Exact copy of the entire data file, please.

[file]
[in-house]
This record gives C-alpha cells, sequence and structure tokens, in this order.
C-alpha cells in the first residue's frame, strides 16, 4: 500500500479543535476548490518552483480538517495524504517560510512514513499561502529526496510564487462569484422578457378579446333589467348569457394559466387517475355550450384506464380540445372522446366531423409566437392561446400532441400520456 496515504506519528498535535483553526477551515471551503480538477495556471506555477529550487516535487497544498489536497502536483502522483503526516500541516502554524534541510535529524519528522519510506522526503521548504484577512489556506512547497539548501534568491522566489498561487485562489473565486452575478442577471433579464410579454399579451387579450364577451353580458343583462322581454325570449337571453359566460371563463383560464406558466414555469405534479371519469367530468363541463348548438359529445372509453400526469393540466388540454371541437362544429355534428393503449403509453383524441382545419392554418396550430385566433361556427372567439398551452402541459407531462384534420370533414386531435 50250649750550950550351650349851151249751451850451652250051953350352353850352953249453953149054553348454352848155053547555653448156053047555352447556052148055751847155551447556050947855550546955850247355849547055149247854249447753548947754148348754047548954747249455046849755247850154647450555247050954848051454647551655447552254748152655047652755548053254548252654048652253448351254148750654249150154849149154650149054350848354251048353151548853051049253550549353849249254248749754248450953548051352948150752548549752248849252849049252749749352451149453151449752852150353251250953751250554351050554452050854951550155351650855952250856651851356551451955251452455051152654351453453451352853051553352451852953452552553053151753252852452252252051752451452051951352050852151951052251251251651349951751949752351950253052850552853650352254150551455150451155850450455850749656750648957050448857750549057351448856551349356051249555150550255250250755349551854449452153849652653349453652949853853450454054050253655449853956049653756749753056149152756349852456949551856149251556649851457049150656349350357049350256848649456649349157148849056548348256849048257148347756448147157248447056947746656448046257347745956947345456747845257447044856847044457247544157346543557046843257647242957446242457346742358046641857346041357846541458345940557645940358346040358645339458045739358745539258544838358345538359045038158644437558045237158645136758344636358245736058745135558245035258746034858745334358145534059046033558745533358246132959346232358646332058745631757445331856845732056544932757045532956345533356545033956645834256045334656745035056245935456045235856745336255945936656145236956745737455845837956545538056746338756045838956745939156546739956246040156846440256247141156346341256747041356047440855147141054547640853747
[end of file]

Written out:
[in-house]
This record gives C-alpha cells, sequence and structure tokens, in this order.
C-alpha cells in the first residue's frame, strides 16, 4: 500500500479543535476548490518552483480538517495524504517560510512514513499561502529526496510564487462569484422578457378579446333589467348569457394559466387517475355550450384506464380540445372522446366531423409566437392561446400532441400520456 496515504506519528498535535483553526477551515471551503480538477495556471506555477529550487516535487497544498489536497502536483502522483503526516500541516502554524534541510535529524519528522519510506522526503521548504484577512489556506512547497539548501534568491522566489498561487485562489473565486452575478442577471433579464410579454399579451387579450364577451353580458343583462322581454325570449337571453359566460371563463383560464406558466414555469405534479371519469367530468363541463348548438359529445372509453400526469393540466388540454371541437362544429355534428393503449403509453383524441382545419392554418396550430385566433361556427372567439398551452402541459407531462384534420370533414386531435 50250649750550950550351650349851151249751451850451652250051953350352353850352953249453953149054553348454352848155053547555653448156053047555352447556052148055751847155551447556050947855550546955850247355849547055149247854249447753548947754148348754047548954747249455046849755247850154647450555247050954848051454647551655447552254748152655047652755548053254548252654048652253448351254148750654249150154849149154650149054350848354251048353151548853051049253550549353849249254248749754248450953548051352948150752548549752248849252849049252749749352451149453151449752852150353251250953751250554351050554452050854951550155351650855952250856651851356551451955251452455051152654351453453451352853051553352451852953452552553053151753252852452252252051752451452051951352050852151951052251251251651349951751949752351950253052850552853650352254150551455150451155850450455850749656750648957050448857750549057351448856551349356051249555150550255250250755349551854449452153849652653349453652949853853450454054050253655449853956049653756749753056149152756349852456949551856149251556649851457049150656349350357049350256848649456649349157148849056548348256849048257148347756448147157248447056947746656448046257347745956947345456747845257447044856847044457247544157346543557046843257647242957446242457346742358046641857346041357846541458345940557645940358346040358645339458045739358745539258544838358345538359045038158644437558045237158645136758344636358245736058745135558245035258746034858745334358145534059046033558745533358246132959346232358646332058745631757445331856845732056544932757045532956345533356545033956645834256045334656745035056245935456045235856745336255945936656145236956745737455845837956545538056746338756045838956745939156546739956246040156846440256247141156346341256747041356047440855147141054547640853747